When I arrived near where they were marshalling the parade, I walked along the still stationary parade of people looking for my friend, Cathy, and the AIDS Saskatoon float. I was just walking along when the parade started to move and so I walked a little faster and caught up with the float and asked where Cathy was. They told me that she wasn't walking, she was manning the booth back at the center. So, I went to step out to the sidewalk and suddenly the inner dialogue ensued. This isn't complete but it will give you some idea of the craziness that I'm challenged with internally on a day to day basis when I start stepping out of the cocoon plans.

"I could just walk with these guys, it doesn't mean I'm super activist gay." (whatever that is…I'm just reporting what is happening in my brain, peeps.)
"What if I get on the news or the front page of the newspaper?"
"What will my boss think"
"What will my husband think!"
"What will my ____________ (insert any known associate here from dental assistant to my grade 2 summer camp counsellor) think?"
"Why do I care what people think?"
"Isn't this where Jesus would be?"
"Isn't this much more actively loving than standing on the sidelines?"
"Isn't this the sort of thing I would want to be caught doing on a rainy, windy Saturday?"
"Why are gay men ALWAYS so freaking attractive and well dressed?"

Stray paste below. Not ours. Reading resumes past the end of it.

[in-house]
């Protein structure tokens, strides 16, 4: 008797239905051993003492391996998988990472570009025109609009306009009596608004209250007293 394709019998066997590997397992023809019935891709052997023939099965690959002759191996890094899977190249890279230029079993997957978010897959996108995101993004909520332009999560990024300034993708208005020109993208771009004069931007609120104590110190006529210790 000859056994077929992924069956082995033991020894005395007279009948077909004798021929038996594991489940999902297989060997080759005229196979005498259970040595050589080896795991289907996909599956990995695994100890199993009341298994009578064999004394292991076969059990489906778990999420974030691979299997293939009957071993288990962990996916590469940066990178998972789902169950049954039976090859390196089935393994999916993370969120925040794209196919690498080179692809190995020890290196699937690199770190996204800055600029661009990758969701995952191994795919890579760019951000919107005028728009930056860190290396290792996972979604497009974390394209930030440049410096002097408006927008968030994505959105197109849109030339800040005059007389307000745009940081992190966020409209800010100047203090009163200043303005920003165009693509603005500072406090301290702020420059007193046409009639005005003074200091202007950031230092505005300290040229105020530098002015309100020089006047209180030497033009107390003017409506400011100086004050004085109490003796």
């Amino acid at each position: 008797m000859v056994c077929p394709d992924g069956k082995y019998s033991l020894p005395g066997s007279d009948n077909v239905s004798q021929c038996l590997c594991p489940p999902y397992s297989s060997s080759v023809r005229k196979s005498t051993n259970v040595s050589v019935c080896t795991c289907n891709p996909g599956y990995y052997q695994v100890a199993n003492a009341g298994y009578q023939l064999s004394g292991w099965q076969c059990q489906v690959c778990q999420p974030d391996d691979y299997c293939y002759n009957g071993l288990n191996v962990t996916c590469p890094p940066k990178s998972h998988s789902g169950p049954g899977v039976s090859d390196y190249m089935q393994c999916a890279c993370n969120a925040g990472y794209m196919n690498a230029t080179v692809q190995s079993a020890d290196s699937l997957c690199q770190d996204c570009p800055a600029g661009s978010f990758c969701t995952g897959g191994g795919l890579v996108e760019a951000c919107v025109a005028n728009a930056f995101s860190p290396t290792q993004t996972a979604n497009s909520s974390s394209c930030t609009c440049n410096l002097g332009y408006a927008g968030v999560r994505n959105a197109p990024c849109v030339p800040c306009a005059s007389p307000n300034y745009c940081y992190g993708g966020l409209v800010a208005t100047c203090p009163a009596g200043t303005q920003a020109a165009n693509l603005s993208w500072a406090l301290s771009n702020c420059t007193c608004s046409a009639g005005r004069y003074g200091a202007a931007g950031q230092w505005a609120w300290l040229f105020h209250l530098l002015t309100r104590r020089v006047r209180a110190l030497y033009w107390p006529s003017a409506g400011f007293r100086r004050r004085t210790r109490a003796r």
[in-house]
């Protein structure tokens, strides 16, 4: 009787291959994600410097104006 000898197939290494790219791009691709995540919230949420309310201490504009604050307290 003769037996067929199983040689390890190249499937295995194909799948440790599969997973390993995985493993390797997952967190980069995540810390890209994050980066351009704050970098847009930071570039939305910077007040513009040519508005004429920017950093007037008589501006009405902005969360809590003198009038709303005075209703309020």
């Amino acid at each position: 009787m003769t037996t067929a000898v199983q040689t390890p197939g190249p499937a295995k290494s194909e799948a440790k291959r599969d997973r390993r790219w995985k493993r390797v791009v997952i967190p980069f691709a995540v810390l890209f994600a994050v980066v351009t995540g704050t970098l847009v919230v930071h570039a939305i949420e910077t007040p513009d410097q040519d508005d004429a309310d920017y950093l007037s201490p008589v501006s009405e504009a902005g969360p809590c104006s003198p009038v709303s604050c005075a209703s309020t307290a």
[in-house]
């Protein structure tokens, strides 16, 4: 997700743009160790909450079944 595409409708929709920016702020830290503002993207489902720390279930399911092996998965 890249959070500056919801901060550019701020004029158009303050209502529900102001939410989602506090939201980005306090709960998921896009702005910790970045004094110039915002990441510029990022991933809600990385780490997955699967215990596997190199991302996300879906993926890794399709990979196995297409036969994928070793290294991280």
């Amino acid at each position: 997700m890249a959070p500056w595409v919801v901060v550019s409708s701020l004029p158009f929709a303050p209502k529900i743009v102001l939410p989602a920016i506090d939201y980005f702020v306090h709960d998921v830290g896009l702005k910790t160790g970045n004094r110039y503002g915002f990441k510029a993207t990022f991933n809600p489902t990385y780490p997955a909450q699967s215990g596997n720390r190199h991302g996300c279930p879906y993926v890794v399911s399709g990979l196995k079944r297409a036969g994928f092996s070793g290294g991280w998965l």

(Again, just reporting the facts….not going to justify where my mind went!"

So, about a block into the walk and chatting with a couple women around me, I started to really just enjoy myself. I mean, how could you not surrounded by rainbow coloured EVERYTHING on a day that was doing it's best to invert every umbrella and render it useless?  And, how is it NOT love when you see couples of every race, gender and description just enjoying each others company, whether sitting in lawn chairs on the back of trailer or skipping hand in hand in multicoloured wigs?

See, this past week, I listened to a sermon that centered around Jesus' miracles and the fact that he was accessible and lived in proximity to those that needed His help. I felt some cosmic finger (that looked eerily like my Grade 5 teacher's)  pointing at my conscience when I heard the comment that in our culture, "success leads to the suburbs". I don't wear my suburban culture too proudly on the best of days. I find it challenging when I hear things about the culture that allows us to drive into our garages and close the doors behind us and not engage with those around us unless we choose to.

Well, today I chose to. Partly because of proximity…I mean, I was there anyway, right? And why sit on the sidewalk and cheer on a parade when you can actively participate? While I'm not saying that my participation changed a single thing for those around me who are struggling for rights and recognition on an equal footing…it changed things for me.  Because on the way home, the things rattling around my brain were things like:

"I can't wait to tell J and the boys what I did today while they were at the movies."
"I totally should have dragged ___________ along. (insert your name here).
"I hope Graham and Craig went home and said they were surprised to meet some suburban wife who walked with them for a while in the parade."
"I need to get out more."

But most of all, I hope that when I look back on today, I will see it as a starting point, when the challenge to "love not with words, but with actions and in truth…" began to be a daily reality in my life.


concordantly said...


Sandy S said...

I love this Shelly!